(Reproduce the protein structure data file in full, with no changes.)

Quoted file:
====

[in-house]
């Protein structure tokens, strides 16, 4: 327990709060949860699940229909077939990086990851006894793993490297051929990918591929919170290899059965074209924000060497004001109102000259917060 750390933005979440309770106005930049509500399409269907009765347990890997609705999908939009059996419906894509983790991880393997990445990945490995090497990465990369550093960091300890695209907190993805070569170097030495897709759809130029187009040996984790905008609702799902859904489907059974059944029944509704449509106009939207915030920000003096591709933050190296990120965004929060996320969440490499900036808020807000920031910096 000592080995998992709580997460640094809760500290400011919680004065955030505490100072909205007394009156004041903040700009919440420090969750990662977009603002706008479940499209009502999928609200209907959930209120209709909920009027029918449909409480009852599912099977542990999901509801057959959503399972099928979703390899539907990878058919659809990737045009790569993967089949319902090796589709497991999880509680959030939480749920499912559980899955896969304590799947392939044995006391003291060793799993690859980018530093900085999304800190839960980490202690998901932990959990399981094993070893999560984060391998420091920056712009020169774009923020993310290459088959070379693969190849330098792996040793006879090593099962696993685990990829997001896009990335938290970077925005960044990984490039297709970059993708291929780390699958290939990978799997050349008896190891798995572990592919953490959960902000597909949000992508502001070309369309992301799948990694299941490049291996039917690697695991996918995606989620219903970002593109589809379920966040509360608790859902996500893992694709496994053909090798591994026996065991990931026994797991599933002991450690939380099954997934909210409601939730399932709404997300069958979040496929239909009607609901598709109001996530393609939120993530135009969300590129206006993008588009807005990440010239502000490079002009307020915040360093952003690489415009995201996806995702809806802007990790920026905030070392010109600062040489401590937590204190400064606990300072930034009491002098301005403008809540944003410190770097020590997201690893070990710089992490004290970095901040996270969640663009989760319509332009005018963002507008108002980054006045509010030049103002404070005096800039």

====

[in-house]
């Protein structure tokens, strides 16, 4: 327990709060949860699940229909077939990086990851006894793993490297051929990918591929919170290899059965074209924000060497004001109102000259917060 750390933005979440309770106005930049509500399409269907009765347990890997609705999908939009059996419906894509983790991880393997990445990945490995090497990465990369550093960091300890695209907190993805070569170097030495897709759809130029187009040996984790905008609702799902859904489907059974059944029944509704449509106009939207915030920000003096591709933050190296990120965004929060996320969440490499900036808020807000920031910096 000592080995998992709580997460640094809760500290400011919680004065955030505490100072909205007394009156004041903040700009919440420090969750990662977009603002706008479940499209009502999928609200209907959930209120209709909920009027029918449909409480009852599912099977542990999901509801057959959503399972099928979703390899539907990878058919659809990737045009790569993967089949319902090796589709497991999880509680959030939480749920499912559980899955896969304590799947392939044995006391003291060793799993690859980018530093900085999304800190839960980490202690998901932990959990399981094993070893999560984060391998420091920056712009020169774009923020993310290459088959070379693969190849330098792996040793006879090593099962696993685990990829997001896009990335938290970077925005960044990984490039297709970059993708291929780390699958290939990978799997050349008896190891798995572990592919953490959960902000597909949000992508502001070309369309992301799948990694299941490049291996039917690697695991996918995606989620219903970002593109589809379920966040509360608790859902996500893992694709496994053909090798591994026996065991990931026994797991599933002991450690939380099954997934909210409601939730399932709404997300069958979040496929239909009607609901598709109001996530393609939120993530135009969300590129206006993008588009807005990440010239502000490079002009307020915040360093952003690489415009995201996806995702809806802007990790920026905030070392010109600062040489401590937590204190400064606990300072930034009491002098301005403008809540944003410190770097020590997201690893070990710089992490004290970095901040996270969640663009989760319509332009005018963002507008108002980054006045509010030049103002404070005096800039």